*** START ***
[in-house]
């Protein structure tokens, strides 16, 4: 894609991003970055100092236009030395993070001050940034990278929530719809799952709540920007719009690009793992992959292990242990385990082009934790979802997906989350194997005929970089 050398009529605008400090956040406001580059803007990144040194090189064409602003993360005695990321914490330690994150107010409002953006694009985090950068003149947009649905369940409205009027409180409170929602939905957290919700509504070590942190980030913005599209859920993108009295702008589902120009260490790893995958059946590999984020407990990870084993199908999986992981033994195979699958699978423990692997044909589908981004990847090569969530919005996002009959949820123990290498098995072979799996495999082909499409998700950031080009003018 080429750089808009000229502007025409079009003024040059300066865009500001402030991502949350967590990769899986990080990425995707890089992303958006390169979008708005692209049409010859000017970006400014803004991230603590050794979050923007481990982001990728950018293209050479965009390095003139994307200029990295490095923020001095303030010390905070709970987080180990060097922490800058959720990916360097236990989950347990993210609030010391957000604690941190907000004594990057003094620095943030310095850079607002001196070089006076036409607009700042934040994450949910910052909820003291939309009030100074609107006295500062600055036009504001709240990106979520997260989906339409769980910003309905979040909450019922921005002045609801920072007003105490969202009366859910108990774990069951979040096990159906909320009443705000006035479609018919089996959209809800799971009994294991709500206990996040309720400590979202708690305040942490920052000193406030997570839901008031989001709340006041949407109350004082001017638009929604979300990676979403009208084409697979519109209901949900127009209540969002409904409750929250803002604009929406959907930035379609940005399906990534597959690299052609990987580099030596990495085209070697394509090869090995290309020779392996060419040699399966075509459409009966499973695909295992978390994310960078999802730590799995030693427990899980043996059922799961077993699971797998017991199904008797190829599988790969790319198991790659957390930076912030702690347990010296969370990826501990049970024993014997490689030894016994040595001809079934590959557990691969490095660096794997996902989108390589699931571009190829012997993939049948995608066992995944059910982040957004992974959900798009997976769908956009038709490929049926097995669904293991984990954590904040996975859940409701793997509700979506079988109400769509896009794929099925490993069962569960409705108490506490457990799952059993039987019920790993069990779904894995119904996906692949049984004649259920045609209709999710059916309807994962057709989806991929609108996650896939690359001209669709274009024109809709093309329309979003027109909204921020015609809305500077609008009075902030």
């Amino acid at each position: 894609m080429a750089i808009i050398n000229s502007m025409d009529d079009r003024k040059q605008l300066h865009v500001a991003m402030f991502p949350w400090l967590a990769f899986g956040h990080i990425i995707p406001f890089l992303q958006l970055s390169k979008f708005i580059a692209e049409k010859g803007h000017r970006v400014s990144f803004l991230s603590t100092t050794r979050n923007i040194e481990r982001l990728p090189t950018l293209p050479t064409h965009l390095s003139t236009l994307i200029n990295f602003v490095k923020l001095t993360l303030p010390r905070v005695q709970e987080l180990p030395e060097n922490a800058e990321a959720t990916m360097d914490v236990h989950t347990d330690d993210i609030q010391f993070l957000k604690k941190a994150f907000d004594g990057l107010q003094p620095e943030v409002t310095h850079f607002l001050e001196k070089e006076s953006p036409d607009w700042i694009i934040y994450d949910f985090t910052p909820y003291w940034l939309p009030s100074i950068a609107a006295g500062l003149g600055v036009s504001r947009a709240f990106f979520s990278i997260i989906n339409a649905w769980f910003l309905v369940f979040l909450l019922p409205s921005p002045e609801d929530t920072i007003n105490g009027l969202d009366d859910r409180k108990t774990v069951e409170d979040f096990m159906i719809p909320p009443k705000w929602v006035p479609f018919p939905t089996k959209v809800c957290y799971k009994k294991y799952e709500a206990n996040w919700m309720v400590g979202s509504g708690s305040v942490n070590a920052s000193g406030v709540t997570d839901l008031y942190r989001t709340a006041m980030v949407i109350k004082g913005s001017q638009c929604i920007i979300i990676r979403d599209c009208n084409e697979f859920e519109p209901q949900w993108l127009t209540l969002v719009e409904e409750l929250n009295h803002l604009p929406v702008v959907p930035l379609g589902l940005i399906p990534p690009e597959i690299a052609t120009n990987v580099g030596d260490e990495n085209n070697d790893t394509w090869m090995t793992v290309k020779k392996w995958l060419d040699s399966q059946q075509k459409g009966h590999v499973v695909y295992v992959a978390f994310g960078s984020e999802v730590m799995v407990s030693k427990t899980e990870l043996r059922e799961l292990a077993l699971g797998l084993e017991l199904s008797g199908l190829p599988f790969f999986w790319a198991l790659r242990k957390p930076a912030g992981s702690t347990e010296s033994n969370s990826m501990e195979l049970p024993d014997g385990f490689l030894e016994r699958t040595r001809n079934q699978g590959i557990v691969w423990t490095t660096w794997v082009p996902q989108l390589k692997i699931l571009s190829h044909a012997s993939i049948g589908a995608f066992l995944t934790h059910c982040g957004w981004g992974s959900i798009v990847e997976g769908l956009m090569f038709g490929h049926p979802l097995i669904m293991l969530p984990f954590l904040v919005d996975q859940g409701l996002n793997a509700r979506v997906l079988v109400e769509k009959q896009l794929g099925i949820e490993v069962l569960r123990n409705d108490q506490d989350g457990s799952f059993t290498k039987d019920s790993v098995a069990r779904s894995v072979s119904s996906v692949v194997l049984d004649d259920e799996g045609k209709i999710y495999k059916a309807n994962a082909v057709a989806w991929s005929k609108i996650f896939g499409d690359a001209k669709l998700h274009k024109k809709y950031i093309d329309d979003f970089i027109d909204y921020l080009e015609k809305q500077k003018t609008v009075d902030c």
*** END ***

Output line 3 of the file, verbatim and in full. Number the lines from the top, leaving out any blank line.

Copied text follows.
């Amino acid at each position: 894609m080429a750089i808009i050398n000229s502007m025409d009529d079009r003024k040059q605008l300066h865009v500001a991003m402030f991502p949350w400090l967590a990769f899986g956040h990080i990425i995707p406001f890089l992303q958006l970055s390169k979008f708005i580059a692209e049409k010859g803007h000017r970006v400014s990144f803004l991230s603590t100092t050794r979050n923007i040194e481990r982001l990728p090189t950018l293209p050479t064409h965009l390095s003139t236009l994307i200029n990295f602003v490095k923020l001095t993360l303030p010390r905070v005695q709970e987080l180990p030395e060097n922490a800058e990321a959720t990916m360097d914490v236990h989950t347990d330690d993210i609030q010391f993070l957000k604690k941190a994150f907000d004594g990057l107010q003094p620095e943030v409002t310095h850079f607002l001050e001196k070089e006076s953006p036409d607009w700042i694009i934040y994450d949910f985090t910052p909820y003291w940034l939309p009030s100074i950068a609107a006295g500062l003149g600055v036009s504001r947009a709240f990106f979520s990278i997260i989906n339409a649905w769980f910003l309905v369940f979040l909450l019922p409205s921005p002045e609801d929530t920072i007003n105490g009027l969202d009366d859910r409180k108990t774990v069951e409170d979040f096990m159906i719809p909320p009443k705000w929602v006035p479609f018919p939905t089996k959209v809800c957290y799971k009994k294991y799952e709500a206990n996040w919700m309720v400590g979202s509504g708690s305040v942490n070590a920052s000193g406030v709540t997570d839901l008031y942190r989001t709340a006041m980030v949407i109350k004082g913005s001017q638009c929604i920007i979300i990676r979403d599209c009208n084409e697979f859920e519109p209901q949900w993108l127009t209540l969002v719009e409904e409750l929250n009295h803002l604009p929406v702008v959907p930035l379609g589902l940005i399906p990534p690009e597959i690299a052609t120009n990987v580099g030596d260490e990495n085209n070697d790893t394509w090869m090995t793992v290309k020779k392996w995958l060419d040699s399966q059946q075509k459409g009966h590999v499973v695909y295992v992959a978390f994310g960078s984020e999802v730590m799995v407990s030693k427990t899980e990870l043996r059922e799961l292990a077993l699971g797998l084993e017991l199904s008797g199908l190829p599988f790969f999986w790319a198991l790659r242990k957390p930076a912030g992981s702690t347990e010296s033994n969370s990826m501990e195979l049970p024993d014997g385990f490689l030894e016994r699958t040595r001809n079934q699978g590959i557990v691969w423990t490095t660096w794997v082009p996902q989108l390589k692997i699931l571009s190829h044909a012997s993939i049948g589908a995608f066992l995944t934790h059910c982040g957004w981004g992974s959900i798009v990847e997976g769908l956009m090569f038709g490929h049926p979802l097995i669904m293991l969530p984990f954590l904040v919005d996975q859940g409701l996002n793997a509700r979506v997906l079988v109400e769509k009959q896009l794929g099925i949820e490993v069962l569960r123990n409705d108490q506490d989350g457990s799952f059993t290498k039987d019920s790993v098995a069990r779904s894995v072979s119904s996906v692949v194997l049984d004649d259920e799996g045609k209709i999710y495999k059916a309807n994962a082909v057709a989806w991929s005929k609108i996650f896939g499409d690359a001209k669709l998700h274009k024109k809709y950031i093309d329309d979003f970089i027109d909204y921020l080009e015609k809305q500077k003018t609008v009075d902030c």